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MathGroup Archive 1999

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RE: Command for Stopping Notebook Evaluation?

  • To: mathgroup at smc.vnet.net
  • Subject: [mg19242] RE: [mg19215] Command for Stopping Notebook Evaluation?
  • From: "Ersek, Ted R" <ErsekTR at navair.navy.mil>
  • Date: Wed, 11 Aug 1999 02:06:53 -0400
  • Sender: owner-wri-mathgroup at wolfram.com

siegman at stanford.edu  wrote:
----------------------------
The problem here is finding an easy, preferably keyboard-driven way to
select and evaluate a range of cells starting at the beginning of a
notebook and going part-way through it, using just a few keystrokes, and
without having to carefully select the range of cells with the mouse.

A quick and convenient way to initiate evaluation of an entire notebook,
at least on a Mac, is

   ctrl-A   (Select All Cells)
   Enter    (start evaluation)

But how can one insert a "Stop" cell down in the notebook, just after
the desired range, that will stop evaluation at that point, including
deselecting the remaining cells?

Inserting a cell with Abort[ ] doesn't do this -- evaluation of the
following cells continues.

One can insert a cell with Pause[some_large_number] and then hit
"ctrl-dot" (abort evaluation) to deselect the remaining cells.

But is there no "Stop[ ]" command to accomplish the same thing w
ithout operator attention?

----------------------
REPLY:

I give a solution below that programs a button to do the job.

I think you could change the file (MenuSetUp.tr) to add a menu selection
that would evaluate the expression:

With[{nb=SelectedNotebook[]}, 
  NotebookFind[nb,"WillEvaluate", All, CellTags],
  SelectionEvaluateCreateCell[nb]
]


The expression above is the same thing my button does (see below).

I think you can also associate the menu selection with some 
keyboard short cut (e.g.  Shft,E).

However, I haven't done much altering of (MenuSetup.tr) 
and I don't feel like dealing with it right now.

Of course you should save a backup copy of (MenuSetUp.tr) before you edit
it.

-----------------------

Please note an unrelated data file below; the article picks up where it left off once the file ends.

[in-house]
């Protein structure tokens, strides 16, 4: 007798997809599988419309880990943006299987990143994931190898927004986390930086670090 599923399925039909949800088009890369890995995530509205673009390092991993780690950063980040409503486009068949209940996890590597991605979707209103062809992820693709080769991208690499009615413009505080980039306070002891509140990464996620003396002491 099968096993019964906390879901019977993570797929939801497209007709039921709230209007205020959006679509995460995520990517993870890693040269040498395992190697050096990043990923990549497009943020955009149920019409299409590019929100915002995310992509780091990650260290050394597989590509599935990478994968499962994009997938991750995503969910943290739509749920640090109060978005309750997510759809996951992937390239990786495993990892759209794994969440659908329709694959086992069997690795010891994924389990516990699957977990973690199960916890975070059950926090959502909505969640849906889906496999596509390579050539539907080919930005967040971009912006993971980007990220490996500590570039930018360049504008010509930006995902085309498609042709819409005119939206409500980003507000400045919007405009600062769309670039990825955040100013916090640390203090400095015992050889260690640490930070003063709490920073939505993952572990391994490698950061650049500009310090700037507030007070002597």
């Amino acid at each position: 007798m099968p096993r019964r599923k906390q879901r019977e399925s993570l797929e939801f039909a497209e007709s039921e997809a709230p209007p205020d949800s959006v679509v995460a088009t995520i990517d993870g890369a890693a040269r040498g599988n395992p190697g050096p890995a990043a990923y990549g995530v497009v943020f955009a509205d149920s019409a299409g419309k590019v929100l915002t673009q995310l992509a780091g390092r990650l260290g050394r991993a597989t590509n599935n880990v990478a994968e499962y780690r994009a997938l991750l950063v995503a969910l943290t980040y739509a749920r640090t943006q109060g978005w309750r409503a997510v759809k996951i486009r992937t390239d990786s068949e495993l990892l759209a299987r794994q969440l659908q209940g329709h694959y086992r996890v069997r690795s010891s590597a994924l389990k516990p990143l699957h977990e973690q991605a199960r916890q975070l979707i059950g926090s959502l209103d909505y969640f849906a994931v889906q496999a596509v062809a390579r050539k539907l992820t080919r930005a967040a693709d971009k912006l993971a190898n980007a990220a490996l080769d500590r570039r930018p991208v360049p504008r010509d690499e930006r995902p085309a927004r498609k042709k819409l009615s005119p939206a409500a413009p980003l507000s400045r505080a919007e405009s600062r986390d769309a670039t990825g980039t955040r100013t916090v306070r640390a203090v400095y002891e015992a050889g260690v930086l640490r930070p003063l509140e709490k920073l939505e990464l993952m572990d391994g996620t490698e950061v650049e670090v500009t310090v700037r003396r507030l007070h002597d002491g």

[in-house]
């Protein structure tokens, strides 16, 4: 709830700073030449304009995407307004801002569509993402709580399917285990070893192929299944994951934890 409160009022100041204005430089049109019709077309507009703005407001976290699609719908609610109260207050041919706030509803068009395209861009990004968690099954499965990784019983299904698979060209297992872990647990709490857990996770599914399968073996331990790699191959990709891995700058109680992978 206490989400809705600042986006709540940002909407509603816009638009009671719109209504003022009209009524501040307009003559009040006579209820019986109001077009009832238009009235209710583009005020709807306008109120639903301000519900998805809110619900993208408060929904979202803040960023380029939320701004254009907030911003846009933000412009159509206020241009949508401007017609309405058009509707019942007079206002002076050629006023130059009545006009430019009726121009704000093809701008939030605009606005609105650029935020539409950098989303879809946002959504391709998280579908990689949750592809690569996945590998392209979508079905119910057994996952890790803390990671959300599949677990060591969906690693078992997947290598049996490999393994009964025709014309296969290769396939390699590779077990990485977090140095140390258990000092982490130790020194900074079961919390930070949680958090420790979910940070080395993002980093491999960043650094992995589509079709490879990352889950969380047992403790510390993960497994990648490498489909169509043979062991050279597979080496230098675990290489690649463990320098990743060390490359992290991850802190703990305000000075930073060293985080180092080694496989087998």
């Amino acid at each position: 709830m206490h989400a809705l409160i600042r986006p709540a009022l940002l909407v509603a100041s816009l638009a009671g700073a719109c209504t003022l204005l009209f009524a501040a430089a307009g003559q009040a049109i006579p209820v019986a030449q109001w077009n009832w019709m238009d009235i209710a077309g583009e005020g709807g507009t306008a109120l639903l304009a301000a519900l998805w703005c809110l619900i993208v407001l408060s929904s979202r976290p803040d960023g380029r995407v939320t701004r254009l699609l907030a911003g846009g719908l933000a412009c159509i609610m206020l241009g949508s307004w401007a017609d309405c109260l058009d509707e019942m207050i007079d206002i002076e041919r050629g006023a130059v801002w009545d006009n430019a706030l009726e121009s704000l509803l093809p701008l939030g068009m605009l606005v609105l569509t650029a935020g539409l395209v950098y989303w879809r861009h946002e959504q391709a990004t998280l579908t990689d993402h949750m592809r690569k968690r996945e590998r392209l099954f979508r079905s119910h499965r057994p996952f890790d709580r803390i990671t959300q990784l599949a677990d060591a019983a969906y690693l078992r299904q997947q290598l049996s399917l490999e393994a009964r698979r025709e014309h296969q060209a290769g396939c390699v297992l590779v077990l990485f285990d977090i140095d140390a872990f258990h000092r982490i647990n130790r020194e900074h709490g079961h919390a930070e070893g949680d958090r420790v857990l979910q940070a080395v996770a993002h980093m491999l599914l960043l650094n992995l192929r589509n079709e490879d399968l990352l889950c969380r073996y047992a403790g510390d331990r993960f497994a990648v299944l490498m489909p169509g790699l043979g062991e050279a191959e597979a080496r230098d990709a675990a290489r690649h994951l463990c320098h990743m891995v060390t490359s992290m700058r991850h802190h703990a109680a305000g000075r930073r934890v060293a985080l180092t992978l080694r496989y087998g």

NOW FOR MY BUTTON SOLUTION:

Paste the notebook expression below into a notebook.  When you are given a
prompt select Yes to interpret the text.  You then have a notebook
containing one button labeled 
"Evaluate Cells".



(*** Notebook Begins ****)
(************************)
Notebook[{
Cell[BoxData[
    TagBox[
      ButtonBox[\(Evaluate\ Cells\),
        ButtonFunction:>With[ {
            Set[ nb, 
              SelectedNotebook[ ]]}, 
            CompoundExpression[ 
              NotebookFind[ nb, "WillEvaluate", All, CellTags], 
              SelectionEvaluateCreateCell[ nb]]],
        ButtonEvaluator->Automatic],
      DisplayForm]], NotebookDefault,
  CellMargins->{{Inherited, Inherited}, {7, Inherited}}
  ]
},
ScreenRectangle->{{0, 800}, {0, 527}},
Editable->False,
WindowToolbars->{},
WindowSize->{Fit, Fit},
WindowMargins->{{238, Automatic}, {Automatic, 26}},
WindowFrame->"Palette",
WindowElements->{},
WindowFrameElements->"CloseBox",
WindowClickSelect->False,
ShowCellBracket->False,
CellMargins->{{0, 0}, {Inherited, 0}},
Active->True,
CellOpen->True,
ShowCellLabel->False,
ShowCellTags->False
]
(*********************)
(*** Notebook Ends ***)


----------------------------

Next select one or multiple cells in your notebook that you 
want to evaluate.  Make the menu selection 
  Find > Add Remove Cell Tags

At the "Cell Tag" prompt type:
WillEvaluate

Then click the Add button in the dialog box.  

If you need to assign this CellTag to other cells you can select it from the
bottom of the dialog box once it's typed in.
 
OK at this point several cells in your Notebook have the option
 CellTags->"WillEvaluate"

Click the "Will Evaluate" button and only the appropriate cells in your
notebook will evaluate.  Evaluation will start at the top, and go down in
sequential order.

You can even skip cells you don't want to evaluate.
---------------------

With Mathematica anything is possible!
Well almost anything.

------------------
Regards,
Ted Ersek


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